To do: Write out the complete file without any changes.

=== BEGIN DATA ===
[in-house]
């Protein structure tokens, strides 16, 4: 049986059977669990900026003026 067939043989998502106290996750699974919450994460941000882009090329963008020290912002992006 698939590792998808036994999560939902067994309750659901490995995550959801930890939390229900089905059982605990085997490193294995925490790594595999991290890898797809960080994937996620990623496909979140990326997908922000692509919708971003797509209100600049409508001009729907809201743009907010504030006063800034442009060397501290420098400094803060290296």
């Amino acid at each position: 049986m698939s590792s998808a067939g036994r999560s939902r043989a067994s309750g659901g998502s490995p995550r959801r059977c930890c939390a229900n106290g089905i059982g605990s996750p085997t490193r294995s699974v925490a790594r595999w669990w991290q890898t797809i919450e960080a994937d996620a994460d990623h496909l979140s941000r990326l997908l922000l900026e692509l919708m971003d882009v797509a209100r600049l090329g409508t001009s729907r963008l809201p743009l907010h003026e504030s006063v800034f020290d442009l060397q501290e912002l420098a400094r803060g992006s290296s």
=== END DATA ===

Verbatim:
[in-house]
């Protein structure tokens, strides 16, 4: 049986059977669990900026003026 067939043989998502106290996750699974919450994460941000882009090329963008020290912002992006 698939590792998808036994999560939902067994309750659901490995995550959801930890939390229900089905059982605990085997490193294995925490790594595999991290890898797809960080994937996620990623496909979140990326997908922000692509919708971003797509209100600049409508001009729907809201743009907010504030006063800034442009060397501290420098400094803060290296």
């Amino acid at each position: 049986m698939s590792s998808a067939g036994r999560s939902r043989a067994s309750g659901g998502s490995p995550r959801r059977c930890c939390a229900n106290g089905i059982g605990s996750p085997t490193r294995s699974v925490a790594r595999w669990w991290q890898t797809i919450e960080a994937d996620a994460d990623h496909l979140s941000r990326l997908l922000l900026e692509l919708m971003d882009v797509a209100r600049l090329g409508t001009s729907r963008l809201p743009l907010h003026e504030s006063v800034f020290d442009l060397q501290e912002l420098a400094r803060g992006s290296s």